Spotlight on…Green Dots!

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Green Dots is an organization on the Vanderbilt University campus that addresses and supports victims of personal violence and why personal violence situations occur. Green Dots are individual choices that meet in a shared vision trying to create a social movement. It is a person’s choice to save or prevent someone from being in a dangerous situation. The organization symbolizes moments where someone can help a person in potential danger and prevent a dangerous situation by going through the training and identifying the signs. These green dots will increase the safety of everyone on campus and in the community and believing in Green Dots could end the perpetration of violence. Through education, outreach, and staff development we can create more green dots around the community to help more people avoid sexual assault. At Vanderbilt, the organization aspires to integrate in all aspects of campus life, increase faculty and staff support, serve diverse populations, and implement the best practices to enhance programmatic efforts. They truly want to make a difference in people’s lives.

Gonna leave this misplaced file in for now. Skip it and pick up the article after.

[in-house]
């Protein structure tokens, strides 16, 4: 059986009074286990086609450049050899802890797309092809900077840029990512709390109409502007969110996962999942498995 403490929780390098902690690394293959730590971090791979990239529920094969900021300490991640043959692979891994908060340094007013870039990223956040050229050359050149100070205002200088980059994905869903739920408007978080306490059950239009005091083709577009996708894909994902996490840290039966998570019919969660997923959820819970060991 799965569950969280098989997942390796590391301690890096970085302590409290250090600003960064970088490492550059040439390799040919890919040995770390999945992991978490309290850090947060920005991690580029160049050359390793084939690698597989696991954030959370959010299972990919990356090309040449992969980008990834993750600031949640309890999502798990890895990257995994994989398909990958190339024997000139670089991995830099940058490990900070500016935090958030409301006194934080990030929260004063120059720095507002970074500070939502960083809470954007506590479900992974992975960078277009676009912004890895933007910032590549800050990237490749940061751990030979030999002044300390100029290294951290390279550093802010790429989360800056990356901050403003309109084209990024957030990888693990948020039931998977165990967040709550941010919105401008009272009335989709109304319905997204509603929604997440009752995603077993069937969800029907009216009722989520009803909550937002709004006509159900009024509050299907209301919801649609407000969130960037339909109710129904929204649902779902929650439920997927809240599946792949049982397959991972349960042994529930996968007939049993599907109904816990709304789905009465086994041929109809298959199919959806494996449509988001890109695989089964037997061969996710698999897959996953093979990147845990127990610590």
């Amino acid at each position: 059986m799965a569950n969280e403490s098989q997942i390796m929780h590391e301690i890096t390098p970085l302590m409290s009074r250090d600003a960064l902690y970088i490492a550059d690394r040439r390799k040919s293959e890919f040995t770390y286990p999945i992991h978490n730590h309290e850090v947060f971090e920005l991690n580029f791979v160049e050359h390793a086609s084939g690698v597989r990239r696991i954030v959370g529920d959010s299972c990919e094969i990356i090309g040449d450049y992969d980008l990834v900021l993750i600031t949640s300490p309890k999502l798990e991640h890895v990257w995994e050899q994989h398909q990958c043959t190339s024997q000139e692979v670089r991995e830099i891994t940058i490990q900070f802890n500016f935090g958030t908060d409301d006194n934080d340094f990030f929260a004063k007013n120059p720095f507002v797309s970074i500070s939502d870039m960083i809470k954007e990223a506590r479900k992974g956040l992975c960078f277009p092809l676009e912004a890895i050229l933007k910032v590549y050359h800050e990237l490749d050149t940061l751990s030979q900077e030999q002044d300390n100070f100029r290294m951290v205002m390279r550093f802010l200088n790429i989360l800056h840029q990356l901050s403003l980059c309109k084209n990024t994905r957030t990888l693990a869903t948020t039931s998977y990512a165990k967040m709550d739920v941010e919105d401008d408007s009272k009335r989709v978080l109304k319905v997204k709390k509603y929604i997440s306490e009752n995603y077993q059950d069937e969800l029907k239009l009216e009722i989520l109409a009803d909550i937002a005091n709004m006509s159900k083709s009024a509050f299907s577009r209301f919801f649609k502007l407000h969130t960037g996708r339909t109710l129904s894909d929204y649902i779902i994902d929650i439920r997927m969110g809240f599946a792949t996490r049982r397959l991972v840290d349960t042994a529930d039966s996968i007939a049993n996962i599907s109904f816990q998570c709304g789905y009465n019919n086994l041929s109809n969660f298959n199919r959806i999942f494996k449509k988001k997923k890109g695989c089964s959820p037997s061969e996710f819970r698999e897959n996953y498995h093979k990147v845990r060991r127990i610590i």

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Green Dots even includes the athletic department in their goal of educating the entire campus about how to avoid personal violence and what the signs look like. A majority of the athletic teams went through the training. It was a great way to learn about the signs of a potentially dangerous person and situation. For example, the trainer from Green Dots explained what steps a guy at a party might make to persuade a girl to go home with him for a sexual interaction. Some signs include; buying the girl drinks, encouraging her to drink a lot, complimenting her, engaging in a conversation so it seems like he is very interested in what she is saying, various physical interactions, and finally taking her home. The instructor also gave a booklet about documenting personal experiences. This was a way to reflect and grow from various experiences. We also learned about stories of young women who were victims of personal violence. Going through this training was more than beneficial because it helped to realize how important it is to protect each other when people are drinking or going out. Being sexually assaulted can happen to anyone, so being aware of the people around you is essential.